As a columnist for SoftwareQuality.com, I spend a lot of time thinking about software defects.
I had waited patiently for this activity tracker, a replacement for the FitBit Force, which was recalled when some wearers developed a skin allergy to the wristband. And now, device in hand, I was just a simple setup process away from measuring and meeting my 10,000 steps-a-day goal.
But two minutes into the installation and setup, a software defect brought the process to a halt and offered me no way out. So instead of hitting the trail with the tracker on my wrist, I spent the afternoon wondering what the cryptic error messages "invalid height" and "invalid weight" meant. And I questioned whether the software development team behind the FitBit Charge had done any testing.
After a while, I figured out the only way to complete the installation: enter your height in centimeters and weight in kilograms. Even though a drop-down box let me toggle between feet, inches and centimeters -- and between pounds and kilometers -- the software did not support U.S. systems of measurement. That, apparently, was the reason behind the "invalid height" and "invalid weight" error messages.
So there it was: A software defect significant enough to derail the setup and render the activity tracker unusable. To its credit, FitBit was quick to issue a software update that fixed the metric problem -- and within a day or two my dashboard began charting my progress in miles, not kilometers.
Other than a terse "We are aware of this issue" response to my email outlining my experience, I didn't receive any explanation for the software defect. But the experience got me thinking about all the ways this particular defect -- and software defects in general -- could have been prevented: if the software team behind the FitBit Charge had tested every assumption behind the software under development.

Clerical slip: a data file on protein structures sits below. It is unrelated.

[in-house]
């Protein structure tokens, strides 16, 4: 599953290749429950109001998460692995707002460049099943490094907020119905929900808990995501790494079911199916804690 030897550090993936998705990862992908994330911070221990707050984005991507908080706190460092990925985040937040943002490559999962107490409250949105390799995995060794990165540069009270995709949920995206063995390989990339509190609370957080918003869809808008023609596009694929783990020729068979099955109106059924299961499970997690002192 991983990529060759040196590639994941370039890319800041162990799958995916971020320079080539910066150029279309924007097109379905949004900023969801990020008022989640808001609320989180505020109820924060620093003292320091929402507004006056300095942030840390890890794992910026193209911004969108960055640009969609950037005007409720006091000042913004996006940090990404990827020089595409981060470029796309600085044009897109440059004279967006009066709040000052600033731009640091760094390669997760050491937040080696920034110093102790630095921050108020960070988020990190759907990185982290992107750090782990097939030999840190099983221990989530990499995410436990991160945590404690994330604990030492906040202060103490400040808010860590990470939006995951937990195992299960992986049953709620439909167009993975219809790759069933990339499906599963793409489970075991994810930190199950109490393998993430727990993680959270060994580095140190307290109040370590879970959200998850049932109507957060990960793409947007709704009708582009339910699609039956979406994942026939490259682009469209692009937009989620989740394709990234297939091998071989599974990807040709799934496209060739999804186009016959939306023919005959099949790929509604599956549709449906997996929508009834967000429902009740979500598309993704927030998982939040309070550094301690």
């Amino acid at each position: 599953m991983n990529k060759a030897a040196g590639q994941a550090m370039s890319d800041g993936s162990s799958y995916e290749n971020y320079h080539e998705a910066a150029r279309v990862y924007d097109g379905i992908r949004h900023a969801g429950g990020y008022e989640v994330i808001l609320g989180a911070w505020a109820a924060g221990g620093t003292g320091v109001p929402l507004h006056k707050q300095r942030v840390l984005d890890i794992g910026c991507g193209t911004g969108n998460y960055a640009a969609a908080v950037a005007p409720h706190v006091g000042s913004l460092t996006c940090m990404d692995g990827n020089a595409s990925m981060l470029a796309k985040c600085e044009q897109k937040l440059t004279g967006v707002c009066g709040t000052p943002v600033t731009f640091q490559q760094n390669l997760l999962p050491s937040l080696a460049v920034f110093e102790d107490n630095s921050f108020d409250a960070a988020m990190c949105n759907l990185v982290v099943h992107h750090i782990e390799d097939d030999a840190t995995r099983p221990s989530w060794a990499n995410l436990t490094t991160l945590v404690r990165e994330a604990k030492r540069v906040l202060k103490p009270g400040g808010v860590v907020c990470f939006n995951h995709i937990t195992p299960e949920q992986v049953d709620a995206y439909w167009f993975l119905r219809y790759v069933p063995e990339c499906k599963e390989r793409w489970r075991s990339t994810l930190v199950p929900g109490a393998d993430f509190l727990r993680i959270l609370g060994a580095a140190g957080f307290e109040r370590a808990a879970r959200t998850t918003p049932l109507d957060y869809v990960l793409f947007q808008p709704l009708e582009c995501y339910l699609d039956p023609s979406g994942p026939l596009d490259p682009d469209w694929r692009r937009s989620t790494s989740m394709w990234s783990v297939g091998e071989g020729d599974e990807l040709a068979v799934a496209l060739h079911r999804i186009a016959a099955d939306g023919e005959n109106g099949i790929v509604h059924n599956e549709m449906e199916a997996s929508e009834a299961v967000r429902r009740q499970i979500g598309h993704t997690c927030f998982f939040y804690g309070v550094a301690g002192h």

Here is my take on what went wrong.
First, the team failed to specify a crucial requirement at the outset of the project: The software must support both the U.S. and metric system of measurement. I don't know how FitBit's software development process works, but I presume no one at the table -- not the business stakeholders, the developers or the testers -- noted this omission. Catching this oversight required neither line-of-business nor technical expertise. It simply required common sense -- and a mindset that questioned all the assumptions embedded within the project.
Second, as work on the project progressed, it appears that developers and testers accepted the requirements they received at face value, and did not question lack of support for the U.S. system of measurement. Didn't the developers wonder about this before they wrote a line of code -- or wrote the tests that would prove that particular piece of code was working? Did software testers explore what happened when they entered height and weight data in their respective fields? If they had, it wouldn't have taken long to uncover the software defect. Mistakes happen -- but better to catch them before a line of code has been written, before the software has been released to production.
Third, it appears that the team failed to conduct user acceptance testing. If they had, they would have seen U.S. users run into trouble a minute or two into the process, when they attempted to enter height and weight data.
As software pros, it's easy to think that the job is to define requirements, write code or test code -- and usually, some of each. But the most important job of all is testing the assumptions that have been made about the software before us.
Send me a note and I'll get back to you -- just as soon as I've reached my 10,000 steps-a-day goal.